Illegal fishermen encroach on world's most isolated tribe
Survival International, the global movement for tribal peoples’ rights, has received worrying reports that illegal fishermen are targeting the waters around the island home of the uncontacted Sentinelese tribe on India’s Andaman Islands.
Seven men identified as Burmese fishermen were apprehended by the Indian Coast Guard near North Sentinel Island earlier this month. Worryingly, one man was reportedly found on the island itself, in close proximity to the uncontacted tribespeople.
The Sentinelese are the most vulnerable society on the planet and reject any contact with outsiders. Due to their complete isolation, they are likely to have no immunity to common diseases such as flu and measles and the chances of them being wiped out by an epidemic are very high.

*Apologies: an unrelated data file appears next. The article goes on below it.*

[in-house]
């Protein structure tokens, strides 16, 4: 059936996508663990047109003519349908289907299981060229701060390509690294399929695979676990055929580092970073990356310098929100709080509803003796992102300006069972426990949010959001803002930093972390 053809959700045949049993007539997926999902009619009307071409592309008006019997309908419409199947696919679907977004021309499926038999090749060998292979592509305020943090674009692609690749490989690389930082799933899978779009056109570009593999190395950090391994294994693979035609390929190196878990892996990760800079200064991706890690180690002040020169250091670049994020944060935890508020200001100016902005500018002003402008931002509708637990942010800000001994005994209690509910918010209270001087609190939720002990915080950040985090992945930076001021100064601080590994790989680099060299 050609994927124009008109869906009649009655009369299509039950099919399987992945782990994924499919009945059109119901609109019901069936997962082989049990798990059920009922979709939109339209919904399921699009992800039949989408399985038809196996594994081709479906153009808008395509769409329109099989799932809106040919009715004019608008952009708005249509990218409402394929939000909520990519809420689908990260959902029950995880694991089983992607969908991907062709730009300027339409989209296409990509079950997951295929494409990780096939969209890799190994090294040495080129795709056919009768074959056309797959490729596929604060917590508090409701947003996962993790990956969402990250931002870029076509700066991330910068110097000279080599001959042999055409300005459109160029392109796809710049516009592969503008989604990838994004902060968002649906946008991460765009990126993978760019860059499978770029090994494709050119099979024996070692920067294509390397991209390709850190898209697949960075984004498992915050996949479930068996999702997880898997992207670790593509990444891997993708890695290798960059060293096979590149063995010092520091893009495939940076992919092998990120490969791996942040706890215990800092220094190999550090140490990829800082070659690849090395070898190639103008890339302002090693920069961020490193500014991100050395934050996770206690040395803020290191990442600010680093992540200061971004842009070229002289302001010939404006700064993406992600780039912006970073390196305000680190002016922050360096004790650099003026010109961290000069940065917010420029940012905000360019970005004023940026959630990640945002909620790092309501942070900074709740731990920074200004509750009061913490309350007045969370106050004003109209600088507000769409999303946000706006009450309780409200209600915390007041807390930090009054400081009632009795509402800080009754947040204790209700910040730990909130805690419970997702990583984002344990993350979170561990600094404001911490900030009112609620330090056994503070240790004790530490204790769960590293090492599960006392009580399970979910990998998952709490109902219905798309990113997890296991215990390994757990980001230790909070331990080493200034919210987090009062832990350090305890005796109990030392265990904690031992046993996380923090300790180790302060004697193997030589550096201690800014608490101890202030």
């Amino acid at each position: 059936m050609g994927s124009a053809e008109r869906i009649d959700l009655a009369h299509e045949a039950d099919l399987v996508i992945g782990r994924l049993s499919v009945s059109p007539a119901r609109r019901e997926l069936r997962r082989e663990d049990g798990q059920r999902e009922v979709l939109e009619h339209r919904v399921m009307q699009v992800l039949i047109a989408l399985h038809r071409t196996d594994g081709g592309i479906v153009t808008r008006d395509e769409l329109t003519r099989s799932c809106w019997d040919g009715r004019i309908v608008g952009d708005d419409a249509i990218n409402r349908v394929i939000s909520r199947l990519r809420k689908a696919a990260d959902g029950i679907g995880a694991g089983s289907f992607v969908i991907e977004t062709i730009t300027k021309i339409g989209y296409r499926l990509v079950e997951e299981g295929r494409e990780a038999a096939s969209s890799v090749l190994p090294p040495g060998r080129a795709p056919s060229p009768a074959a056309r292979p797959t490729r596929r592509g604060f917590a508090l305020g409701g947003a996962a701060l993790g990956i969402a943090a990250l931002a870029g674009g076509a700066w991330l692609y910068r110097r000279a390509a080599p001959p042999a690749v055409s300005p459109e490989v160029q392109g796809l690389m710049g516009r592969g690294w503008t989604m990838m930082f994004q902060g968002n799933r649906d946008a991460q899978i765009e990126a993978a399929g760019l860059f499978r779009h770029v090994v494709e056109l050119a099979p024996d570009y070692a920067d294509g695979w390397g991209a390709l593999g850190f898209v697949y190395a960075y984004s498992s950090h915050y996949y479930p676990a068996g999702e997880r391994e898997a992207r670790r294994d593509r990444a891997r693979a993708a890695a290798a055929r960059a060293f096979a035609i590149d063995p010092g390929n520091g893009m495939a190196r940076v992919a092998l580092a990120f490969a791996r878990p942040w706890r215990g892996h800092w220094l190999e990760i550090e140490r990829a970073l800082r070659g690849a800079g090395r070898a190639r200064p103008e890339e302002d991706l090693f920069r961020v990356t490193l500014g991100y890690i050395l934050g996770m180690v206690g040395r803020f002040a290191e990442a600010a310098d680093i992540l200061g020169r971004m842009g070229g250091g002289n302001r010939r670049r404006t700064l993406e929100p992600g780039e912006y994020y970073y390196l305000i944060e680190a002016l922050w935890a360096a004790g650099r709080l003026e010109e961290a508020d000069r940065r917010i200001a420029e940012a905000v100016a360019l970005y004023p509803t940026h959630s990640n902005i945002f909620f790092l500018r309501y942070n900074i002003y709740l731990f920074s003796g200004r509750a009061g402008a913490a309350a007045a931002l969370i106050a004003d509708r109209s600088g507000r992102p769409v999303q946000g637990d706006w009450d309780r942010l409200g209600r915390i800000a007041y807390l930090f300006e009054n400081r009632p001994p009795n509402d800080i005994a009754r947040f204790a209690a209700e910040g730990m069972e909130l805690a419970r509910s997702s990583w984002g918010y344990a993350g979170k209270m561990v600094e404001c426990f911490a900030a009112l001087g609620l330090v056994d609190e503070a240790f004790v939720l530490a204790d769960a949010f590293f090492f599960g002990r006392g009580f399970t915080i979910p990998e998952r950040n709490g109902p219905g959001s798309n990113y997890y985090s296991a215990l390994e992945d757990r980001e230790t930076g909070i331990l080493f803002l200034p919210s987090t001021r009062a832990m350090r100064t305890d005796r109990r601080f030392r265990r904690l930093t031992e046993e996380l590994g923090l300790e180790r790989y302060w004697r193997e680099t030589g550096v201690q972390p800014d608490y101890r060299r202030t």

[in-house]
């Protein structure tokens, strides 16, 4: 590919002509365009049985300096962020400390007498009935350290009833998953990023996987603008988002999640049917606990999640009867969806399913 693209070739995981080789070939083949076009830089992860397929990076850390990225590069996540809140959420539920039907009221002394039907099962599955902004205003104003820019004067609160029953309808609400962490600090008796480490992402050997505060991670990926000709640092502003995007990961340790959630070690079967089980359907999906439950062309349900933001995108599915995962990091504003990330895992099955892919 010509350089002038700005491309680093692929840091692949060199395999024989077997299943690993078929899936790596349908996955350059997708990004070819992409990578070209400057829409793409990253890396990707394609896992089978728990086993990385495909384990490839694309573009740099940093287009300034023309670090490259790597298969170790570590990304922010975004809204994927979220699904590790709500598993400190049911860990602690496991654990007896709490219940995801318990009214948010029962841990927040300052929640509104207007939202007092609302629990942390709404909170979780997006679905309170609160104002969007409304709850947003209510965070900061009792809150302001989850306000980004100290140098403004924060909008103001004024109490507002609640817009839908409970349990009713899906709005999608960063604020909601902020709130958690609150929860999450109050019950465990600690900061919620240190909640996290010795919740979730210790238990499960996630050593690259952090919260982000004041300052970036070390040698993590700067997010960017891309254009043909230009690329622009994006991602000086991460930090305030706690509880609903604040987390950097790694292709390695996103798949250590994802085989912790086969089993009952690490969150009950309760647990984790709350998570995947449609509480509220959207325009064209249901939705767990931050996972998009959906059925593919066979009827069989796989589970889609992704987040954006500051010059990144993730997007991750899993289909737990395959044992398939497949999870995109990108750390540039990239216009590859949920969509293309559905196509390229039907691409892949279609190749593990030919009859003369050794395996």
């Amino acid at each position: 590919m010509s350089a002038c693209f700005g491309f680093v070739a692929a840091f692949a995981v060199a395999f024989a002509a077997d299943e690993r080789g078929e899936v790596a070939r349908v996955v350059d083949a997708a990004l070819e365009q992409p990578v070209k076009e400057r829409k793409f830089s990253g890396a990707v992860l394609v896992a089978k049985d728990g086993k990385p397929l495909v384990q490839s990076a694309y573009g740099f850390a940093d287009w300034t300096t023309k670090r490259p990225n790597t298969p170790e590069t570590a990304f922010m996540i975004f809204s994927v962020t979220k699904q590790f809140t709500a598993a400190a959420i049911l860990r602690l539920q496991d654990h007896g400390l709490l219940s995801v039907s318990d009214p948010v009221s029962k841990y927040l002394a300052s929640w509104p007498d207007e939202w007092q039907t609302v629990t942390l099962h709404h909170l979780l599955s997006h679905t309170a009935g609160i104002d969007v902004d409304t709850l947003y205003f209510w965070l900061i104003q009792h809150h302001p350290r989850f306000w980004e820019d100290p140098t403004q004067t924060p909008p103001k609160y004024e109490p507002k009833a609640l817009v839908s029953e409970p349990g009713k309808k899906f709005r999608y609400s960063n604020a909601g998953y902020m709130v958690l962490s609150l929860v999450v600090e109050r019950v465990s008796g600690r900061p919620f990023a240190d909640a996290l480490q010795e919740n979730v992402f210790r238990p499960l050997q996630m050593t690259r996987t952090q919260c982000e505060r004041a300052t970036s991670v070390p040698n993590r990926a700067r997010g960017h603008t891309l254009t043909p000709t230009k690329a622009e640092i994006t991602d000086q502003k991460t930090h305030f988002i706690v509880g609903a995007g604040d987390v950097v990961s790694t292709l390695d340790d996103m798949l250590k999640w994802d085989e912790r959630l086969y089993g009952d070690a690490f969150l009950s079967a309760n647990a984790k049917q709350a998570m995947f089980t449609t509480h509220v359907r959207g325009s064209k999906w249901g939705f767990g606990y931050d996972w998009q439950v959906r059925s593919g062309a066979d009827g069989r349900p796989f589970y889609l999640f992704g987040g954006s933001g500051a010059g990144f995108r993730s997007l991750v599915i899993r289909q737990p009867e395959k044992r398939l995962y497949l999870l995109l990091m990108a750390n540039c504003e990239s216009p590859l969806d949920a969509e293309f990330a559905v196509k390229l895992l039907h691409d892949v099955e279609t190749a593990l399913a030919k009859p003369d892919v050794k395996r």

Survival International has welcomed the authorities’ swift action in apprehending the illegal fishermen around North Sentinel and urges them to remain vigilant. It also calls for an end to the daily intrusions into the forest of the neighboring Jarawa tribe as a matter of urgency.
The Jarawa are forced to endure “human safaris” – hundreds of tourists passing through their forest on a daily basis in the hope of spotting a member of the tribe – as well as poachers stealing their game. Earlier this year, it was revealed that Jarawa women are being sexually abused by poachers who lure them with alcohol and marijuana.
Survival’s Director Stephen Corry said today, “The Great Andamanese tribes of India’s Andaman Islands were decimated by disease when the British colonized the islands in the 1800s. The most recent to be pushed into extinction was the Bo tribe, whose last member died only four years ago. The only way the Andamanese authorities can prevent the annihilation of another tribe is to ensure North Sentinel Island is protected from outsiders.”